Rolling Stone - p.1064 stars out of 5
-- "Barlow's new approach made for one of the best indie-rock albums in a year full of stellar ones -- and Sebadoh's greatest work."
Rolling Stone - 12/1/94, p.1263 Stars
- Good - "...Sebadoh are Lou Barlow's Velvet Underground, wrapping his confessions in fuzz, hiss and distortion and setting them alongside complementary songs by bandmates....Individual songs offer slightly different perspectives..."
Spin - p.80
"BAKESALE was the catchy, coherent 1994 breakthrough -- a missing link between Nick Drake and Sonic Youth."
Spin - 12/94, p.78Ranked #16
in Spin's list of the '20 Best Albums Of '94' - "...Sebadoh's cleanest, most pro recording to date..."
Spin - 9/94, p.136
Highly Recommended - "...a consistent, even professional pop-rock record....Like the young Elvis Costello, he flirts with emotional fascism twisting love-song cliches into clever negations..."
Q - 11/94, p.1244 Stars
- Excellent - "...The tone is conversational, the choice of words precise, yet natural. Sebadoh may have arrived at a potentially very popular midpoint between R.E.M. and Nirvana..."
Alternative Press - 10/94, p.95
"...Sebadoh continue their streak of winners on BAKESALE, an album brimming with edgy, off-kilter pop....It's that self-aware wink that keeps so much self-doubt from becoming grating....There's really not a bad song on here..."
Musician - 8/94, p.85
"...the overall effect is lightly, pleasantly numbing. Which is part of their appeal, one suspects..."
Village Voice (2/28/95) - Ranked #20
in the Village Voice's 1994 Pazz & Jop Critics Poll.
Mojo (Publisher) - 1/95, p.53
Included in Mojo's "25 Best Albums of 1994" - "...their most consistent long-player yet with brisk, riffing nuggets....Sebadoh are surely poised for greatness."
NME (Magazine) - 12/24/94, p.23Ranked #27
in NME's list of the 'Top 50 Albums Of 1994.'
NME (Magazine) - 8/27/94, p.39
"...Set alongside Barlow's fearless lyrics, quality control is no longer an issue for this band..."
Record Collector (magazine) - p.963 stars out of 5
-- "[E]asily their most accessible....There are certainly moments of aggressive clarity here..."
Sebadoh: Lou Barlow (vocals, guitar, organ); Jason Loewenstein (vocals, guitar, bass); Bob Fay (vocals, drums).
Additional personnel: Anne Slinn (vocals, organ); Eric Gaffney, Tara Jane O'Neil (drums).
Principally recorded at Fort Apache, Cambridge, Massachusetts.
Personnel: Lou Barlow (vocals, guitar); Jason Loewenstein (vocals); Eric Gaffney, Bob Fay (drums).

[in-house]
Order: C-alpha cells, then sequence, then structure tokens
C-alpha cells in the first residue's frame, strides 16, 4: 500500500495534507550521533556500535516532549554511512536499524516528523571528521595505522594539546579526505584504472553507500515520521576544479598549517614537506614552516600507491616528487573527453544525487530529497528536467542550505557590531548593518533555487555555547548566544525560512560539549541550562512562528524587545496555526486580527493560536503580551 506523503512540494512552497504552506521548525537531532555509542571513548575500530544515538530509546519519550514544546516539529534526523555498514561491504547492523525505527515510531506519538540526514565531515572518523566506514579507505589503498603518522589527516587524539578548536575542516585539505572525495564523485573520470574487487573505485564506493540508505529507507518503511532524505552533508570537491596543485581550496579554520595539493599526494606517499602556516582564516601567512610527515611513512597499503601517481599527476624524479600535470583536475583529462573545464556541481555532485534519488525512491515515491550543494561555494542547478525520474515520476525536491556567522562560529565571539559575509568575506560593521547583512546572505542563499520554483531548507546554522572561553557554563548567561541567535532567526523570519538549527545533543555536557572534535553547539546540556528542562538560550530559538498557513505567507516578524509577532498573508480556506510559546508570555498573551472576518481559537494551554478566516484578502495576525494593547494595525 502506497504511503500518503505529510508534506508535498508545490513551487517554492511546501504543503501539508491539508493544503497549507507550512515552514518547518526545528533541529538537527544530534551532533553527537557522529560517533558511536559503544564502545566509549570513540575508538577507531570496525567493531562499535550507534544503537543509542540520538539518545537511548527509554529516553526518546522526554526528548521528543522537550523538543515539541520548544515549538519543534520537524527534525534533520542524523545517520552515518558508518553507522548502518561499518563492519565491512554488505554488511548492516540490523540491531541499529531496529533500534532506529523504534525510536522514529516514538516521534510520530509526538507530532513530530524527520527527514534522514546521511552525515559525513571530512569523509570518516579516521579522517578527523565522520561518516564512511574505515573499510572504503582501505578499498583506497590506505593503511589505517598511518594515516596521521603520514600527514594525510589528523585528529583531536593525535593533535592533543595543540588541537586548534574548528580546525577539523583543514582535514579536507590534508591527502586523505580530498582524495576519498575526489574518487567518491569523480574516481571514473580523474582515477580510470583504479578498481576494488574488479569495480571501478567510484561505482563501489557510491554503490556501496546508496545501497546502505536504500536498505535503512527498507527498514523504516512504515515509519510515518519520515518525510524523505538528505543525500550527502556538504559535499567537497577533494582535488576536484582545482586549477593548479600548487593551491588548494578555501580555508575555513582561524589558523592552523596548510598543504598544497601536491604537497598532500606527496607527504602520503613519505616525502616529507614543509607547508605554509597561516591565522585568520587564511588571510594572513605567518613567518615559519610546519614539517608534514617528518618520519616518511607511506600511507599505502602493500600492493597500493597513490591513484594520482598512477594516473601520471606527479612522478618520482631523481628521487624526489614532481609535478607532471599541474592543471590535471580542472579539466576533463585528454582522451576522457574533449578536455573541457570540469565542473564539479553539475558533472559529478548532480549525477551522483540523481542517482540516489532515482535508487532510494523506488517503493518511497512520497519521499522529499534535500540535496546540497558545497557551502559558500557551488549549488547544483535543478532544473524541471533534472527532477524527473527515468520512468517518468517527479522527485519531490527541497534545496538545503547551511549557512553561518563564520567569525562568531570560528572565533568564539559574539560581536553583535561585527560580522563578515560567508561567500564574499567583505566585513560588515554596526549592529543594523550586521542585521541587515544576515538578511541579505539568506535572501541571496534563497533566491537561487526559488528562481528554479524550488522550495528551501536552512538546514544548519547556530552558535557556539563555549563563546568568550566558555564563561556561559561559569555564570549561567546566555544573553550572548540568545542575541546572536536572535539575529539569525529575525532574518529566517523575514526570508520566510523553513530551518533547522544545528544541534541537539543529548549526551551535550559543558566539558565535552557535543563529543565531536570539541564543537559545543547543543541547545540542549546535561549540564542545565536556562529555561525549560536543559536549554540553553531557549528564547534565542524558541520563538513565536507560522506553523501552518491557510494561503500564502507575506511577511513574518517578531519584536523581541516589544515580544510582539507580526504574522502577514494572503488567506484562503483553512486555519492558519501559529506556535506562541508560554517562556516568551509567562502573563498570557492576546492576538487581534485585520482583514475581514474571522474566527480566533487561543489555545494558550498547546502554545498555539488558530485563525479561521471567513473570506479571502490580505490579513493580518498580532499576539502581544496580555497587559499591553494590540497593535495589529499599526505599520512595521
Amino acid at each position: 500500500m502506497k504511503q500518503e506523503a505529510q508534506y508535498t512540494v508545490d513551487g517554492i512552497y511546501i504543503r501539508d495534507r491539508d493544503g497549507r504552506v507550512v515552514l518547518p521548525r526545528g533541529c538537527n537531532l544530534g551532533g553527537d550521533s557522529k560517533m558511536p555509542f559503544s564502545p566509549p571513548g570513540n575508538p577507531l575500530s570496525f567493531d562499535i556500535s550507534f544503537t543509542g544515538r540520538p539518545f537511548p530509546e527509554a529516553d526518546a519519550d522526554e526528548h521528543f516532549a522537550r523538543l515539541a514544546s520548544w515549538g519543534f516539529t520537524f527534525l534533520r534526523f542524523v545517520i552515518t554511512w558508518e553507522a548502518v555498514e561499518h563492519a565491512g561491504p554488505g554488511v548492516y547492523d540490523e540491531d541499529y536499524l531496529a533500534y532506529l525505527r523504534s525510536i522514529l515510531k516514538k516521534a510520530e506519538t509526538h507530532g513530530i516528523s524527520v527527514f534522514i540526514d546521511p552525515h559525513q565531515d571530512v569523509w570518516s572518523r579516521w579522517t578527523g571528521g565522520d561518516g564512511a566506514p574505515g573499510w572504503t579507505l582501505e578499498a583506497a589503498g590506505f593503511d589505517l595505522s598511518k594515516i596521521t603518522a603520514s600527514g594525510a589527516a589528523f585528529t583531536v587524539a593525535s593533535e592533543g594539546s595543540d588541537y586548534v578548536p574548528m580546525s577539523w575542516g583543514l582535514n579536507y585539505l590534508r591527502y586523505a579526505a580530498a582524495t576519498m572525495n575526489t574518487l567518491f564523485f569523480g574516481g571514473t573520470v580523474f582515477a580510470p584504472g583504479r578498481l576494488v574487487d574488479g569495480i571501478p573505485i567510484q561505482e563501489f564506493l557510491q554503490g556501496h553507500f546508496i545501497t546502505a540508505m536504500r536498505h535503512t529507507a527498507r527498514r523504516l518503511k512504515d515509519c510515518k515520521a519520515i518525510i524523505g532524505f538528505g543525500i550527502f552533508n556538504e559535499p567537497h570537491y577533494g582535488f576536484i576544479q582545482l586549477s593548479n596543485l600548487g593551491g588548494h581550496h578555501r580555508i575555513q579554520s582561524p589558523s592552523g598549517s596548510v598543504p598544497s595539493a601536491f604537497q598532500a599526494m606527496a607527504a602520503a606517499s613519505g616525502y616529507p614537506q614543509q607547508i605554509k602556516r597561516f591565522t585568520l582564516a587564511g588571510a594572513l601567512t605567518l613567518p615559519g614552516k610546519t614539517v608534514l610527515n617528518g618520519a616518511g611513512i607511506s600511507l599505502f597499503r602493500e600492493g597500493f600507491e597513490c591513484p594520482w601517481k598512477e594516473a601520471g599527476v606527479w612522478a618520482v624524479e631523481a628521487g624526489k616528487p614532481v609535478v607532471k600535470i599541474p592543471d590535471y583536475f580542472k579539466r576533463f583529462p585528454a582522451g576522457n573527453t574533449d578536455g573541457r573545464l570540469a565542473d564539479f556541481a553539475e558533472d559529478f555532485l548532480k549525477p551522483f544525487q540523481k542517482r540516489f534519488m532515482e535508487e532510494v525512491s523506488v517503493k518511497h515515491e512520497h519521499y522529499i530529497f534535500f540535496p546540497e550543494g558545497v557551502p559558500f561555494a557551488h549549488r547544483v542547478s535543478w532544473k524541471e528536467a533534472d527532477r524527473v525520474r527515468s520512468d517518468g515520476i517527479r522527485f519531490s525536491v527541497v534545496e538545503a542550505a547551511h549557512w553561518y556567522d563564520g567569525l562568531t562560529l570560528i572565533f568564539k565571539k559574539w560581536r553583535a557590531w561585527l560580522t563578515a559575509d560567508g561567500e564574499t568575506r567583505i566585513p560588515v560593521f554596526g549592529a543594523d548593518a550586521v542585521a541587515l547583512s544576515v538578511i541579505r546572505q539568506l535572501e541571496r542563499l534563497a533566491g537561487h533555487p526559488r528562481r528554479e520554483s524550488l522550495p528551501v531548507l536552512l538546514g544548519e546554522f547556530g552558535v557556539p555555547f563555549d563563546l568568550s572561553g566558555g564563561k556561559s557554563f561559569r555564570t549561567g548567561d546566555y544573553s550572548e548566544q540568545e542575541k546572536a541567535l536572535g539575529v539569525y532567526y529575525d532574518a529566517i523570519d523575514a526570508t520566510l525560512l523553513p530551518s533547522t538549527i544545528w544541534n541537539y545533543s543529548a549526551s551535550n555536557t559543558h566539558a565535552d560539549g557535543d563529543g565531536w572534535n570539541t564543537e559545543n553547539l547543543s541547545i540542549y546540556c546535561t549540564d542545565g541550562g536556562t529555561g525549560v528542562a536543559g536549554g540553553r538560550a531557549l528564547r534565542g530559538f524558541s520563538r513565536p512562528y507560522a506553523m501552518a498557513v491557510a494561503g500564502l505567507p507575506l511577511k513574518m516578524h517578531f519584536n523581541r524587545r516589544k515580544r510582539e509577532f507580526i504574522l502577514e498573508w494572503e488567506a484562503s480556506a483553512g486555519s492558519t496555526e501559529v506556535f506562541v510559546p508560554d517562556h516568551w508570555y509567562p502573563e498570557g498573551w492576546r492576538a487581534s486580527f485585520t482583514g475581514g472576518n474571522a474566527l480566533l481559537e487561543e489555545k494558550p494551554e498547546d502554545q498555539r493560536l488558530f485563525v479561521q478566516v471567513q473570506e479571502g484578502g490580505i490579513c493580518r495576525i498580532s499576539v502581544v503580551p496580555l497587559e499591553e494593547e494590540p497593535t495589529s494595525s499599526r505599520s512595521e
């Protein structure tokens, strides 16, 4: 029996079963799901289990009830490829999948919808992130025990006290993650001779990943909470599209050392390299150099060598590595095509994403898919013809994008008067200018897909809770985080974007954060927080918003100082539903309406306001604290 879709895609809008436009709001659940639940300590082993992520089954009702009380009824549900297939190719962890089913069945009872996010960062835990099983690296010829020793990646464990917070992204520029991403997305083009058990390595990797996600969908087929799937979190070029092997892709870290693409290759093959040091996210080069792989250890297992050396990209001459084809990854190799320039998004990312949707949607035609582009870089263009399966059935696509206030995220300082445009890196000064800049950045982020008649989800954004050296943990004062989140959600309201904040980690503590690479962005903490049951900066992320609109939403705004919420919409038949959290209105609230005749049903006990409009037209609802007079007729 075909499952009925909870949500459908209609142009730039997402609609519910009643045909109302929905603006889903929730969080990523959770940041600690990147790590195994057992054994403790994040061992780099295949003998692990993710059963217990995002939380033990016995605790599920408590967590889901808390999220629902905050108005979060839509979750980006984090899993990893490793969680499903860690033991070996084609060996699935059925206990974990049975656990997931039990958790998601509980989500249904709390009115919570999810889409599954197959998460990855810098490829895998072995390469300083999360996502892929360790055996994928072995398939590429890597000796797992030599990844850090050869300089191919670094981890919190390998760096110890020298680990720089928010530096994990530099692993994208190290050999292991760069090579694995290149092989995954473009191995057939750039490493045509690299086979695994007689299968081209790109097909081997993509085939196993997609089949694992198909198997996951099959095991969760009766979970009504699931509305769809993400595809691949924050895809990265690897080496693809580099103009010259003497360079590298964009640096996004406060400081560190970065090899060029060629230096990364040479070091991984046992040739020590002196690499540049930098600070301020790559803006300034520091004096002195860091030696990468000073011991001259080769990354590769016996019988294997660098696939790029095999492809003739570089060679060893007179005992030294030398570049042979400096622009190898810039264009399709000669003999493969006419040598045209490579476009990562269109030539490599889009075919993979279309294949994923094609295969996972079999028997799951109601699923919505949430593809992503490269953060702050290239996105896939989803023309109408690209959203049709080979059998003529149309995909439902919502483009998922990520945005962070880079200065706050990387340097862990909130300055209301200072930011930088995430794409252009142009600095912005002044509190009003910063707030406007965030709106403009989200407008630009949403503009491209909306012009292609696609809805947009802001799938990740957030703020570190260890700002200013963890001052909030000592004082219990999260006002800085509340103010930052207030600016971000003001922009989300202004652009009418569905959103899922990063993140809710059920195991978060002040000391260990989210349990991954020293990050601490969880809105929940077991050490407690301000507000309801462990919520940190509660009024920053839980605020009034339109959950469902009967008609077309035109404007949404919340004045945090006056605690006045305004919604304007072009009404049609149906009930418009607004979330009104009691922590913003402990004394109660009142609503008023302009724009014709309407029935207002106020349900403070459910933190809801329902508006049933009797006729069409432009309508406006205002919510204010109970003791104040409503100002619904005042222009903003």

Audio Mixer: Tim O'Heir.
Liner Note Authors: Mike Flood; Jason Loewenstein; Lou Barlow.
Recording information: Chicago, IL; Fort Apache; Newbury Sound.
Photographers: Mike Flood; Mom Barlow; Mikala Taylor; Judith Flood.
Sebadoh started out as the hobby of two guys hanging out in a dorm room with a four-track cassette machine and some weed, but by 1994, Lou Barlow's side project had matured into a real rock band, and on Bakesale, they sounded more like one than ever before. With Eric Gaffney gone, the spotlight was firmly on Barlow and his songs, and he stepped out with some of his best work to date; the navel-gazing confessions of "Not a Friend" and "Dreams" were more articulate and deeply felt than his previous efforts, and there's an edgy grace in his melodies, while he brings some scrappy but committed rock & roll guitar bashing to "License to Confuse" and "Magnet's Coil." Bassist Jason Loewenstein's tunes aren't as strong overall as Barlow's, but they're effective in context, and their minor-key twists and turns complement his bandmate's work very well. And though Sebadoh had clearly learned a lot from their years of lo-fi woodshedding, on Bakesale they were working in genuine recording studios with functioning equipment, and instead of having to struggle to hear the songs through layers of aural murk, here Sebadoh burst forth from the speakers loud and clear. And this version of the band stood up well to scrutiny; Barlow, Loewenstein, and drummer Bob Fay may not have been the tightest band on earth, but they had the energy and the commitment to make these songs work, and the simple, direct, and emotionally naked sound of Bakesale served them well, and the album ranks with the most powerful and accessible music they would ever release. Bakesale confirmed that in both theory and execution, Sebadoh had matured into a great indie rock band, and if their obsession with doomed love and fractured self-worth still seemed adolescent, they had at very least grown from eighth graders to high school seniors, and that's a pretty big leap if you're willing to look back on it. ~ Mark Deming